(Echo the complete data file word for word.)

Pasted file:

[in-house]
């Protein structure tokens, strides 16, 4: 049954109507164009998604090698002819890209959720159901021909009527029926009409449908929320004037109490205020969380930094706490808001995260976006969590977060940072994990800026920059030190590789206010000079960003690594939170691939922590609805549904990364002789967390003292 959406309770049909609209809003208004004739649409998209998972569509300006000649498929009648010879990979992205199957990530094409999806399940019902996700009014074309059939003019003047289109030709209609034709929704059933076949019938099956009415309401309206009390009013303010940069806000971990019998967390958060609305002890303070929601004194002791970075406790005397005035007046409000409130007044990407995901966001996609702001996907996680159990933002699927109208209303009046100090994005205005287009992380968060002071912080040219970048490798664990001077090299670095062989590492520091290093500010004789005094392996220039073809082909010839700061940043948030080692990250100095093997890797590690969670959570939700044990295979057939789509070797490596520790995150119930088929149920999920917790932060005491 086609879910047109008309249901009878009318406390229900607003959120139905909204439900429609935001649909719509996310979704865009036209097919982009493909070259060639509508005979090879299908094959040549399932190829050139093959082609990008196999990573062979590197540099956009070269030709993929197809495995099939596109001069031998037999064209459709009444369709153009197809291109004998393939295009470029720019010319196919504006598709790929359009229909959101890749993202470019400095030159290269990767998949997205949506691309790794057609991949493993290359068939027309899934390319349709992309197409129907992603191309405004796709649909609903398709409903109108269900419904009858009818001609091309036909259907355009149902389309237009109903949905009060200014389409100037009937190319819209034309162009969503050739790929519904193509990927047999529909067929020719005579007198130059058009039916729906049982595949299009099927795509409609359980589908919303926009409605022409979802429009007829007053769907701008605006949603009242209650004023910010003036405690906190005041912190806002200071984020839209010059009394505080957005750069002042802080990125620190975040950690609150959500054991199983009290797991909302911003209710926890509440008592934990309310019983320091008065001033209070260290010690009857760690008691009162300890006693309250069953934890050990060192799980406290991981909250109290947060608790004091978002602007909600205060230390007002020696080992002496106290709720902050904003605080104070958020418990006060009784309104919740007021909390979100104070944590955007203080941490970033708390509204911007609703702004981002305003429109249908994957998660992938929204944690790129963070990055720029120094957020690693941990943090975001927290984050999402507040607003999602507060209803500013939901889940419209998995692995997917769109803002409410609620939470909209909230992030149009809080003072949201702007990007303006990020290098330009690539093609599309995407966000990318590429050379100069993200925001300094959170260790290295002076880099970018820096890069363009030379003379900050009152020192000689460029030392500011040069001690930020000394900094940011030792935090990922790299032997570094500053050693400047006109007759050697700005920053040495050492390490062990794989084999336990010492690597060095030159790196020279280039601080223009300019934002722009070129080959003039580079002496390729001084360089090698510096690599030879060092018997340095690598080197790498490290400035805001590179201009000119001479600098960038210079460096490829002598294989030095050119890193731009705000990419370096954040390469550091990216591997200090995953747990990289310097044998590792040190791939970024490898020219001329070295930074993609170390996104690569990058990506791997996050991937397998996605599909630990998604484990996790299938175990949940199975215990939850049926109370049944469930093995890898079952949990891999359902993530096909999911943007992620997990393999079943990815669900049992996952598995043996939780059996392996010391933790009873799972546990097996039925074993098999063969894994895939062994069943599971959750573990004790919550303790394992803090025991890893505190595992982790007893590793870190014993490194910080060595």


[in-house]
């Protein structure tokens, strides 16, 4: 049954109507164009998604090698002819890209959720159901021909009527029926009409449908929320004037109490205020969380930094706490808001995260976006969590977060940072994990800026920059030190590789206010000079960003690594939170691939922590609805549904990364002789967390003292 959406309770049909609209809003208004004739649409998209998972569509300006000649498929009648010879990979992205199957990530094409999806399940019902996700009014074309059939003019003047289109030709209609034709929704059933076949019938099956009415309401309206009390009013303010940069806000971990019998967390958060609305002890303070929601004194002791970075406790005397005035007046409000409130007044990407995901966001996609702001996907996680159990933002699927109208209303009046100090994005205005287009992380968060002071912080040219970048490798664990001077090299670095062989590492520091290093500010004789005094392996220039073809082909010839700061940043948030080692990250100095093997890797590690969670959570939700044990295979057939789509070797490596520790995150119930088929149920999920917790932060005491 086609879910047109008309249901009878009318406390229900607003959120139905909204439900429609935001649909719509996310979704865009036209097919982009493909070259060639509508005979090879299908094959040549399932190829050139093959082609990008196999990573062979590197540099956009070269030709993929197809495995099939596109001069031998037999064209459709009444369709153009197809291109004998393939295009470029720019010319196919504006598709790929359009229909959101890749993202470019400095030159290269990767998949997205949506691309790794057609991949493993290359068939027309899934390319349709992309197409129907992603191309405004796709649909609903398709409903109108269900419904009858009818001609091309036909259907355009149902389309237009109903949905009060200014389409100037009937190319819209034309162009969503050739790929519904193509990927047999529909067929020719005579007198130059058009039916729906049982595949299009099927795509409609359980589908919303926009409605022409979802429009007829007053769907701008605006949603009242209650004023910010003036405690906190005041912190806002200071984020839209010059009394505080957005750069002042802080990125620190975040950690609150959500054991199983009290797991909302911003209710926890509440008592934990309310019983320091008065001033209070260290010690009857760690008691009162300890006693309250069953934890050990060192799980406290991981909250109290947060608790004091978002602007909600205060230390007002020696080992002496106290709720902050904003605080104070958020418990006060009784309104919740007021909390979100104070944590955007203080941490970033708390509204911007609703702004981002305003429109249908994957998660992938929204944690790129963070990055720029120094957020690693941990943090975001927290984050999402507040607003999602507060209803500013939901889940419209998995692995997917769109803002409410609620939470909209909230992030149009809080003072949201702007990007303006990020290098330009690539093609599309995407966000990318590429050379100069993200925001300094959170260790290295002076880099970018820096890069363009030379003379900050009152020192000689460029030392500011040069001690930020000394900094940011030792935090990922790299032997570094500053050693400047006109007759050697700005920053040495050492390490062990794989084999336990010492690597060095030159790196020279280039601080223009300019934002722009070129080959003039580079002496390729001084360089090698510096690599030879060092018997340095690598080197790498490290400035805001590179201009000119001479600098960038210079460096490829002598294989030095050119890193731009705000990419370096954040390469550091990216591997200090995953747990990289310097044998590792040190791939970024490898020219001329070295930074993609170390996104690569990058990506791997996050991937397998996605599909630990998604484990996790299938175990949940199975215990939850049926109370049944469930093995890898079952949990891999359902993530096909999911943007992620997990393999079943990815669900049992996952598995043996939780059996392996010391933790009873799972546990097996039925074993098999063969894994895939062994069943599971959750573990004790919550303790394992803090025991890893505190595992982790007893590793870190014993490194910080060595």